11 C2 Q n + Q e + Q h + Q g + Q m =  Q Q n = net radiation transfer =  (Q i, Q a, A, T o ) Q i = incoming solar radiation Q a = incoming long-wave radiation A = Albedo T o = snow surface temperature

12 C2 Q n + Q e + Q h + Q g + Q m =  Q Q e = latent heat transfer =  (e a, e o,  a ) e o :e a = vapor pressure gradient  a = wind speed

13 C2 Q n + Q e + Q h + Q g + Q m =  Q Q h = sensible heat transfer =  (T a, T o,  a ) T a = air temperature T o = snow surface temperature  a = wind speed

14 C2 Q n + Q e + Q h + Q g + Q m =  Q Q g = heat transfer at snow-soil boundary =  (T g, T s ) T g = ground temperature T s = bottom of snowpack temperature

15 C2 Q n + Q e + Q h + Q g + Q m =  Q Q m = mass change heat transfer (advected heat) =  (P x, T w ) P x = water equivalent of rain T w = wet bulb temperature

16 C2 Q n + Q e + Q h + Q g + Q m =  Q  Q =Q i * (1.0 - A) + Q a -  t * 1.0 *  * (T o + 273) *  (  a ) * [(e a - e o ) +  * (T a - T o )] + * P x * T w + Q g  = Stefan-Boltzmann Constant  = Psychometric Constant C = Specific Heat (water or ice) Normally, T o,  Q, and Q g are unknown, other terms are measured or estimated

17 C2 Snowmelt During Rain-on-snow Periods M = 6.12 * *  t * [(T a + 273) ] + ( * P x * T a ) * UADJ *  t/6 * [(0.9 * e sat ) * P a * T a ] M = snowmelt (mm)  t = Computational time interval (hours) UADJ = average wind function during rain-on-snow periods (mm * mb -1 * 6hr -1 ) T a = temperature of the air (ºC) P x = water-equivalent of precipitation (mm) e sat = saturation vapor pressure at the sir temperature (mb) P a = atmosphere pressure (mb)

18 C2 Snowmelt During Non-rain Periods M = M f * (T a - MBASE) M f = melt factor (mm * ºC -1 *  t -1 ) MBASE = base temperature where melt begins (ºC) M f = MFMAX = maximum melt factor, assumed to occur on June 21 (mm * ºC -1 * 6hr -1 ) MFMIN = minimum melt factor, assumed to occur on December 21 (mm * ºC -1 * 6hr -1 ) n = day number beginning with March 21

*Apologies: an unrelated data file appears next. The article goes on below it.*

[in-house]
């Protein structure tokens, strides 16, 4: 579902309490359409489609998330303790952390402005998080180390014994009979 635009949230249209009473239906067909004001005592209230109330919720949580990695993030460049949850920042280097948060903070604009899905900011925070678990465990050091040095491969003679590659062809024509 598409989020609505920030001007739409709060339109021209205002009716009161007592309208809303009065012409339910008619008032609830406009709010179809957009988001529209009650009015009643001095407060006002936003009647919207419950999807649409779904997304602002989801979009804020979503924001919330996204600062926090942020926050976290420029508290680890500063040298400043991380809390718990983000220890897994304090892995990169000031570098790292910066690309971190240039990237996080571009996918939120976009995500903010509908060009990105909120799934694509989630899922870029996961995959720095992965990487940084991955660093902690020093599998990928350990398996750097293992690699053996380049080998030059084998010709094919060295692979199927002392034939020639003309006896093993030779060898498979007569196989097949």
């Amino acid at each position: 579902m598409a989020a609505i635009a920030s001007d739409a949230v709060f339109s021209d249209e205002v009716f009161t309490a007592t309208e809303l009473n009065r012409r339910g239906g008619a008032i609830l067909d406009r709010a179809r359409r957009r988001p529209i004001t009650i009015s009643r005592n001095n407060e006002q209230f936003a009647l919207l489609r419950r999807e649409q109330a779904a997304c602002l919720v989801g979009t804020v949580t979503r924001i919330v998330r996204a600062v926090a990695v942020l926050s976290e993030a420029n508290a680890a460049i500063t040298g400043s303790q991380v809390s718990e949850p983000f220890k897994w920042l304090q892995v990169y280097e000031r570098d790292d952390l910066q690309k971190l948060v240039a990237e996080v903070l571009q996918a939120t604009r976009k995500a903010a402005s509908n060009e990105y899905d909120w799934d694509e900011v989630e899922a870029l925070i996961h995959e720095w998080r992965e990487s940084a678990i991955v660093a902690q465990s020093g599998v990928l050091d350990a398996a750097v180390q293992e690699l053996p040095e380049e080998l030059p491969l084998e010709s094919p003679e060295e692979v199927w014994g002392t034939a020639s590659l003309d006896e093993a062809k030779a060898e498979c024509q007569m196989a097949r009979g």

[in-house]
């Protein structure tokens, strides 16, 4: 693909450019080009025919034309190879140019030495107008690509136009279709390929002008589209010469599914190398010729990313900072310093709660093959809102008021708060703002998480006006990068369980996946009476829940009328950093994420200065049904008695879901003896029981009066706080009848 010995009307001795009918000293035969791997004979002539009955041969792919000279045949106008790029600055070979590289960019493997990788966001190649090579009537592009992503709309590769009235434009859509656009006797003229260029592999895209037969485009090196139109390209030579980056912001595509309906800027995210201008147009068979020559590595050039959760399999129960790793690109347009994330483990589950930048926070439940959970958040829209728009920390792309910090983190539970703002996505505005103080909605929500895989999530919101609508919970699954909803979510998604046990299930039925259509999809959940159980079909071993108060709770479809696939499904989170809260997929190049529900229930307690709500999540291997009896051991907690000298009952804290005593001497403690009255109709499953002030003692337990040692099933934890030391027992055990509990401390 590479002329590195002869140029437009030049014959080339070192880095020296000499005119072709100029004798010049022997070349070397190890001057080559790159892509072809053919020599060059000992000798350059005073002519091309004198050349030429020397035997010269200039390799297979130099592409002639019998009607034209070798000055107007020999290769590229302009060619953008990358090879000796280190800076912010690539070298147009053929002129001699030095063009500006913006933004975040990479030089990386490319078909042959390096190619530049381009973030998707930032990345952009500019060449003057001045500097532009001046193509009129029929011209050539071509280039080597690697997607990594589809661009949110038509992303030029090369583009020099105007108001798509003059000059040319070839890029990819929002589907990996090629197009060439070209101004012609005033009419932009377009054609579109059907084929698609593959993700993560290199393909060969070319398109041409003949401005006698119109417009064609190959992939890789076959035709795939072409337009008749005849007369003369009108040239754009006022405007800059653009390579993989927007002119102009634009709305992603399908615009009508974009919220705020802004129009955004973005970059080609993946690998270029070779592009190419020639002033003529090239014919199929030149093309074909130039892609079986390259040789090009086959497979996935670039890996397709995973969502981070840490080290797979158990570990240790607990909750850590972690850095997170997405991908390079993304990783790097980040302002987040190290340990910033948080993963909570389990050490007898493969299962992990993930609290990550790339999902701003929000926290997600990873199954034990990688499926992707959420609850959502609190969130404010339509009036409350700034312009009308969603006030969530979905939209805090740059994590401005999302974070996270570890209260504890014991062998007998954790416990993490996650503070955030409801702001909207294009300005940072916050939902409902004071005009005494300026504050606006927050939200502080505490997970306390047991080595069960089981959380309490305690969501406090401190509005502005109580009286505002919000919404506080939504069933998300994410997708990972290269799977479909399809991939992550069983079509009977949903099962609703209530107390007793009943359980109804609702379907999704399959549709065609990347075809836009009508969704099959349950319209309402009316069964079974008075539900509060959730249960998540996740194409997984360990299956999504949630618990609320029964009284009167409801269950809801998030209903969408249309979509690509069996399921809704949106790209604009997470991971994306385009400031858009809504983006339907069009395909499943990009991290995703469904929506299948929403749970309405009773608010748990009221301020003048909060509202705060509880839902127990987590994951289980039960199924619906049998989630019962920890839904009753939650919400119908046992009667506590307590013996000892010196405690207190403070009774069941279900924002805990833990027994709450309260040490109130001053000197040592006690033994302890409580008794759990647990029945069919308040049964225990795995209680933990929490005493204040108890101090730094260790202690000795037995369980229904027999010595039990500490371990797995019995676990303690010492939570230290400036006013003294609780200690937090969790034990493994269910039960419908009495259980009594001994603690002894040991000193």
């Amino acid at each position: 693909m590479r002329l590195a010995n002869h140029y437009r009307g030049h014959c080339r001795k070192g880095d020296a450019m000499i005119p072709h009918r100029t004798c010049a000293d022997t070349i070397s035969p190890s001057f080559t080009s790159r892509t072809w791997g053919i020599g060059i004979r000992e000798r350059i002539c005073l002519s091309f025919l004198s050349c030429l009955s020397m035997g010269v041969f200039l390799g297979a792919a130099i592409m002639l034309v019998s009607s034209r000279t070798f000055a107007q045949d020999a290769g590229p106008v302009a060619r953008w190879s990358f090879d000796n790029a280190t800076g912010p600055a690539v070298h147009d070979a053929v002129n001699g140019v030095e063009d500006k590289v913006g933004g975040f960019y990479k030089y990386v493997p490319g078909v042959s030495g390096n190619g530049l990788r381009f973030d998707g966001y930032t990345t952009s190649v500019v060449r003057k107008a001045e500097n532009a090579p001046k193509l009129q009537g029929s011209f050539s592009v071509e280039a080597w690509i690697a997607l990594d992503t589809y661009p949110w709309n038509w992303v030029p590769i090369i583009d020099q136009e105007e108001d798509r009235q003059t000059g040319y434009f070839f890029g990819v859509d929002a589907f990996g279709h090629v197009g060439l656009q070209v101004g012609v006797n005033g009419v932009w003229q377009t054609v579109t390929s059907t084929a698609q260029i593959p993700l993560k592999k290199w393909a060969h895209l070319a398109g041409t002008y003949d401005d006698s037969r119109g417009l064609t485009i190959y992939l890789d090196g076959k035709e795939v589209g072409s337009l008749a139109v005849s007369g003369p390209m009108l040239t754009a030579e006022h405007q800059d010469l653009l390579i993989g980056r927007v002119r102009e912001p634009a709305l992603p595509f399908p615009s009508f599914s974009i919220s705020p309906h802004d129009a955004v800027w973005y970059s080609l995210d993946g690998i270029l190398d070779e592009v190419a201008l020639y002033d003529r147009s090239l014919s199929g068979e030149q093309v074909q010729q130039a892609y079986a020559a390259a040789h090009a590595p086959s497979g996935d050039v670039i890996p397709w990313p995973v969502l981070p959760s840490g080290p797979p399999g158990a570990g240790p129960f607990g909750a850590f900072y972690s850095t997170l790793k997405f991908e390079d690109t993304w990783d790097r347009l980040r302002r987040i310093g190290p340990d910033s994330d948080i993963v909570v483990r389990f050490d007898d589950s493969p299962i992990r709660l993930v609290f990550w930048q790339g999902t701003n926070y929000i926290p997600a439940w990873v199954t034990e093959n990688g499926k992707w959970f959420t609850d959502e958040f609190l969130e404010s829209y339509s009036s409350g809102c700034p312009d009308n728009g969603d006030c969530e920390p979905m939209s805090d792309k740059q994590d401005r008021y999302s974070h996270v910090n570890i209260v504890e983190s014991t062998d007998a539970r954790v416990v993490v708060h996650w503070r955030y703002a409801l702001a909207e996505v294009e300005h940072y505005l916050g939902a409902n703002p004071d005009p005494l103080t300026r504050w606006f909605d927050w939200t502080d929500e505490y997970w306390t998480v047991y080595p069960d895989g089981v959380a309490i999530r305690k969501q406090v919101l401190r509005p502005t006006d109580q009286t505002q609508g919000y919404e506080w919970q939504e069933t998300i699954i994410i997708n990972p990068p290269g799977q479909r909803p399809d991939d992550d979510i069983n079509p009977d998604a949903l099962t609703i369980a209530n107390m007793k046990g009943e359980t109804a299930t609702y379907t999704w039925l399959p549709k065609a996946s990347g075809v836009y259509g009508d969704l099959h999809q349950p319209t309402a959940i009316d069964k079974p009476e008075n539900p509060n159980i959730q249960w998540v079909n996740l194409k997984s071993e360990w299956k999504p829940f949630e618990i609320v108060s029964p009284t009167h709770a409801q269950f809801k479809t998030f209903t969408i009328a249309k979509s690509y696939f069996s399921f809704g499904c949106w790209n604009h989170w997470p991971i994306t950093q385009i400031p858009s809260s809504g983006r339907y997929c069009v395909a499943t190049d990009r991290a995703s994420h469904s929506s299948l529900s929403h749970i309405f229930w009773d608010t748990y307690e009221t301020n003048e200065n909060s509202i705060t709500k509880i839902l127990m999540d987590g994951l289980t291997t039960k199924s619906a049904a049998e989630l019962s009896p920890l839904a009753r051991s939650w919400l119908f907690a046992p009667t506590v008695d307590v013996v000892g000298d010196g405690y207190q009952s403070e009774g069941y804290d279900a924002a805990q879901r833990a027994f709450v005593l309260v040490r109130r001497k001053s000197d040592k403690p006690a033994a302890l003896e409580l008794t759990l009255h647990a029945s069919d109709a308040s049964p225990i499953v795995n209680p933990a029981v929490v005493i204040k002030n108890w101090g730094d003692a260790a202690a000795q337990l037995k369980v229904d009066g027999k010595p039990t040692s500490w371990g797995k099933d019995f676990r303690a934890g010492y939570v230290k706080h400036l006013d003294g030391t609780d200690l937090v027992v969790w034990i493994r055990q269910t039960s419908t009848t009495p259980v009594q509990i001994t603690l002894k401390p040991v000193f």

19 C2 Seasonal Melt Factor Variation Oct Nov Dec Jan Feb Mar Apr May Jun Jul Aug Sep MFMAX MFMIN Alaska Contiguous United States Melt Factor

20 C2 Snow Cover Areal Depletion Curve Mean Areal Water-Equivalent/A i Areal Extent of Snow Cover (percent) Effect of Snowfall on Partially Bare Area Snow Cover Depletion Curve Amount of New Snow

21 C2 Snow Model - Major Parameters  SCF –Multiplying factor that adjusts precipitation data for gage catch deficiencies during periods of snowfall and implicitly accounts for net vapor transfer and interception losses –At a point, SCF also implicitly accounts for gains or losses due to drifting  MFMAX –Maximum melt factor during non-rain periods, assumed to occur on June 21 (mm * ºC -1 * 6hr -1 )  MFMIN –Minimum melt factor during non-rain periods, assumed to occur on December 21 (mm * ºC -1 * 6hr -1 )

22 C2 Snow Model - Major Parameters (continued)  UADJ –The average wind function during rain-on-snow periods (mm * mb -1 * 6hr -1 )  SI –The mean areal water-equivalent above which there is always 100 percent areal snow cover (mm)  Areal Depletion Curve –Curve that defines the areal extent of the snow cover as a function of how much of the original snow cover remains –Implicitly accounts for the reduction in the melt rate that occurs with a decrease in the areal extent of the snow cover